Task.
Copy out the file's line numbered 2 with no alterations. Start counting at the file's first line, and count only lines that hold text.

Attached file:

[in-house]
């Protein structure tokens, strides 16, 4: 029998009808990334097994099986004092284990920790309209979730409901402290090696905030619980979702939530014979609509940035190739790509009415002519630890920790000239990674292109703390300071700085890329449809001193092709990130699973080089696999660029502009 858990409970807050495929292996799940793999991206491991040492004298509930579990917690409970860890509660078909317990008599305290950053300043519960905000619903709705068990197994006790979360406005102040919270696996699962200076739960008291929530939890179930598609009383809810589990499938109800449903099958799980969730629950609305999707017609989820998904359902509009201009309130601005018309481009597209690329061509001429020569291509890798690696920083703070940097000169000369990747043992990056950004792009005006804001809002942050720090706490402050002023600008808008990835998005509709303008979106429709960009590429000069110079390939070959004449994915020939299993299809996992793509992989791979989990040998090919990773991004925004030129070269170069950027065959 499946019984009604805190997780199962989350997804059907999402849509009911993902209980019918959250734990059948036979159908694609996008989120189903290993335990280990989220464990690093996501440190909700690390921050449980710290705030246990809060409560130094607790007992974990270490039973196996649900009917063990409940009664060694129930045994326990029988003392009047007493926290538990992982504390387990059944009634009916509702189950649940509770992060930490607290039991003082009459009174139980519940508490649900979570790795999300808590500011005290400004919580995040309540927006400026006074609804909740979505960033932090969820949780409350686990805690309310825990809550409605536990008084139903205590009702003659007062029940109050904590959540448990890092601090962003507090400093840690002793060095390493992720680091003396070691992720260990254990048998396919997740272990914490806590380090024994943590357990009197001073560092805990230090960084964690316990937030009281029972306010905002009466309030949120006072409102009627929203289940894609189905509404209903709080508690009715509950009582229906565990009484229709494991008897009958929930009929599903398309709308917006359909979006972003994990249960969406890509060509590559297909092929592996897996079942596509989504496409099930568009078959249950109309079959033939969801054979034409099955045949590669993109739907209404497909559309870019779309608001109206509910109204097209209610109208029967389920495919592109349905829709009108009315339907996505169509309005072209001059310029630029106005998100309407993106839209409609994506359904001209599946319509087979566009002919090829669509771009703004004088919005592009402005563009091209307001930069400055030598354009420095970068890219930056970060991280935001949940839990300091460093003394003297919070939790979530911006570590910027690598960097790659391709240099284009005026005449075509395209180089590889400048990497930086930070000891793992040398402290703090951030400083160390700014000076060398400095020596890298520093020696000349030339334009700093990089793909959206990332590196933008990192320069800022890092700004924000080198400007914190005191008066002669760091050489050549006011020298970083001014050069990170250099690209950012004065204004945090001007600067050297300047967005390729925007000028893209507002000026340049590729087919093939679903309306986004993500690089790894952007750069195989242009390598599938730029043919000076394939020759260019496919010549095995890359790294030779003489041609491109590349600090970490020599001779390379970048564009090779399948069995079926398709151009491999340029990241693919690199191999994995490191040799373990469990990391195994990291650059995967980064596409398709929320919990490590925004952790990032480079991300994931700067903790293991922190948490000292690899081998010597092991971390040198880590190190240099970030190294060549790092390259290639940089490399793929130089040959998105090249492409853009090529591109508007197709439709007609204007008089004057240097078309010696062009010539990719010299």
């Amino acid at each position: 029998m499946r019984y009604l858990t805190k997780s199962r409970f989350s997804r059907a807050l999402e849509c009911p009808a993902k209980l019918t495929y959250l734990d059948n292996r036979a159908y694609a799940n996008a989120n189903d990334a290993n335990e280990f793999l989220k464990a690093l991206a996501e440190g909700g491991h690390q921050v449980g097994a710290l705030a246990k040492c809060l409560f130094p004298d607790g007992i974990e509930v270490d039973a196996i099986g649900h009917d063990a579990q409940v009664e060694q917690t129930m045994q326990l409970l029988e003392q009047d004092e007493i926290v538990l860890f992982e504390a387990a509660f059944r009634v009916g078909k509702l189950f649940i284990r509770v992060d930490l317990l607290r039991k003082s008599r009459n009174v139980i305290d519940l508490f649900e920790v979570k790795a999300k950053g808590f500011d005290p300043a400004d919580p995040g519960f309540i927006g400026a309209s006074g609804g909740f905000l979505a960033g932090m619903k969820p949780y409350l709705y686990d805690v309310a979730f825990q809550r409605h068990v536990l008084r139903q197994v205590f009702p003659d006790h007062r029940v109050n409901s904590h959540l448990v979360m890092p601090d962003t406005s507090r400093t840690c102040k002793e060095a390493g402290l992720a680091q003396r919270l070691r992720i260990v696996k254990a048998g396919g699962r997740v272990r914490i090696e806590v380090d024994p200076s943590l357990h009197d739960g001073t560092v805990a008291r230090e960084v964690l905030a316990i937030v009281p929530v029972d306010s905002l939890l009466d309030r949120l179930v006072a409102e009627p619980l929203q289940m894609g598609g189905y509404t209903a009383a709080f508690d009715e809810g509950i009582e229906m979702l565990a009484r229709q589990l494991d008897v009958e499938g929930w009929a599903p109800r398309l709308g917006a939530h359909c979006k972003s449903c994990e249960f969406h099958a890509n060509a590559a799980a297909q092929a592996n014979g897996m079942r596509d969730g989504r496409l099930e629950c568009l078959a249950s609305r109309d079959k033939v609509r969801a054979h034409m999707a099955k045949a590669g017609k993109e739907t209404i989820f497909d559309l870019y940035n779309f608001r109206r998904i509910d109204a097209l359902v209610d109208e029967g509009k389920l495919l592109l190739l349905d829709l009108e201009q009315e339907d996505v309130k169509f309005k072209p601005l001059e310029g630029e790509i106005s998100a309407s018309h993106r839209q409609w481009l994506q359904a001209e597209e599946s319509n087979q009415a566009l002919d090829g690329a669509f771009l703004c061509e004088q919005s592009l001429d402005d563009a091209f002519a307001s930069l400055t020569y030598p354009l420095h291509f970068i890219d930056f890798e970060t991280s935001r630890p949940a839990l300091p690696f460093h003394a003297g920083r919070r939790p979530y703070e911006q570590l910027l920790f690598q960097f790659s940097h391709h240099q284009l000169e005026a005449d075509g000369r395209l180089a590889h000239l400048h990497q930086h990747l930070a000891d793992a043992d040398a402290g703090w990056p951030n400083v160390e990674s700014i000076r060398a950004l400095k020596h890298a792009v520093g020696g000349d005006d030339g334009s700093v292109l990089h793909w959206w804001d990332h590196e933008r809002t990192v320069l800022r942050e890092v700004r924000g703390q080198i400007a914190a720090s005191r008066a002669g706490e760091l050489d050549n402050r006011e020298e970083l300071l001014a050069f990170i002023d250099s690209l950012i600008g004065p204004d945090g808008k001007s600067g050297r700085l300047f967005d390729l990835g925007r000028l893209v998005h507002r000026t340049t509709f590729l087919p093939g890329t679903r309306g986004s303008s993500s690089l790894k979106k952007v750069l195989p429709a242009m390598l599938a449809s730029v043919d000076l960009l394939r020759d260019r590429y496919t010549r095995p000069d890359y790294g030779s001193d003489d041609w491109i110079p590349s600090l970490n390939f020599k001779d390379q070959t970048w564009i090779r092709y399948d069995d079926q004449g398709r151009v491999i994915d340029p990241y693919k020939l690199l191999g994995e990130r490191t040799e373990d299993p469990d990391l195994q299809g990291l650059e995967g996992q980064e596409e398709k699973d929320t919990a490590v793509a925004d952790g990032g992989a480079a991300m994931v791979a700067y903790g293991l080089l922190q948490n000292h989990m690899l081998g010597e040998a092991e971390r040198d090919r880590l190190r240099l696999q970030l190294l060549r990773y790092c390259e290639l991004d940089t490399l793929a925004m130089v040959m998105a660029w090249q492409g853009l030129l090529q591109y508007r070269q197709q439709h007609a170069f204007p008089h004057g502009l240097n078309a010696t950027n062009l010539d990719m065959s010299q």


């Protein structure tokens, strides 16, 4: 029998009808990334097994099986004092284990920790309209979730409901402290090696905030619980979702939530014979609509940035190739790509009415002519630890920790000239990674292109703390300071700085890329449809001193092709990130699973080089696999660029502009 858990409970807050495929292996799940793999991206491991040492004298509930579990917690409970860890509660078909317990008599305290950053300043519960905000619903709705068990197994006790979360406005102040919270696996699962200076739960008291929530939890179930598609009383809810589990499938109800449903099958799980969730629950609305999707017609989820998904359902509009201009309130601005018309481009597209690329061509001429020569291509890798690696920083703070940097000169000369990747043992990056950004792009005006804001809002942050720090706490402050002023600008808008990835998005509709303008979106429709960009590429000069110079390939070959004449994915020939299993299809996992793509992989791979989990040998090919990773991004925004030129070269170069950027065959 499946019984009604805190997780199962989350997804059907999402849509009911993902209980019918959250734990059948036979159908694609996008989120189903290993335990280990989220464990690093996501440190909700690390921050449980710290705030246990809060409560130094607790007992974990270490039973196996649900009917063990409940009664060694129930045994326990029988003392009047007493926290538990992982504390387990059944009634009916509702189950649940509770992060930490607290039991003082009459009174139980519940508490649900979570790795999300808590500011005290400004919580995040309540927006400026006074609804909740979505960033932090969820949780409350686990805690309310825990809550409605536990008084139903205590009702003659007062029940109050904590959540448990890092601090962003507090400093840690002793060095390493992720680091003396070691992720260990254990048998396919997740272990914490806590380090024994943590357990009197001073560092805990230090960084964690316990937030009281029972306010905002009466309030949120006072409102009627929203289940894609189905509404209903709080508690009715509950009582229906565990009484229709494991008897009958929930009929599903398309709308917006359909979006972003994990249960969406890509060509590559297909092929592996897996079942596509989504496409099930568009078959249950109309079959033939969801054979034409099955045949590669993109739907209404497909559309870019779309608001109206509910109204097209209610109208029967389920495919592109349905829709009108009315339907996505169509309005072209001059310029630029106005998100309407993106839209409609994506359904001209599946319509087979566009002919090829669509771009703004004088919005592009402005563009091209307001930069400055030598354009420095970068890219930056970060991280935001949940839990300091460093003394003297919070939790979530911006570590910027690598960097790659391709240099284009005026005449075509395209180089590889400048990497930086930070000891793992040398402290703090951030400083160390700014000076060398400095020596890298520093020696000349030339334009700093990089793909959206990332590196933008990192320069800022890092700004924000080198400007914190005191008066002669760091050489050549006011020298970083001014050069990170250099690209950012004065204004945090001007600067050297300047967005390729925007000028893209507002000026340049590729087919093939679903309306986004993500690089790894952007750069195989242009390598599938730029043919000076394939020759260019496919010549095995890359790294030779003489041609491109590349600090970490020599001779390379970048564009090779399948069995079926398709151009491999340029990241693919690199191999994995490191040799373990469990990391195994990291650059995967980064596409398709929320919990490590925004952790990032480079991300994931700067903790293991922190948490000292690899081998010597092991971390040198880590190190240099970030190294060549790092390259290639940089490399793929130089040959998105090249492409853009090529591109508007197709439709007609204007008089004057240097078309010696062009010539990719010299």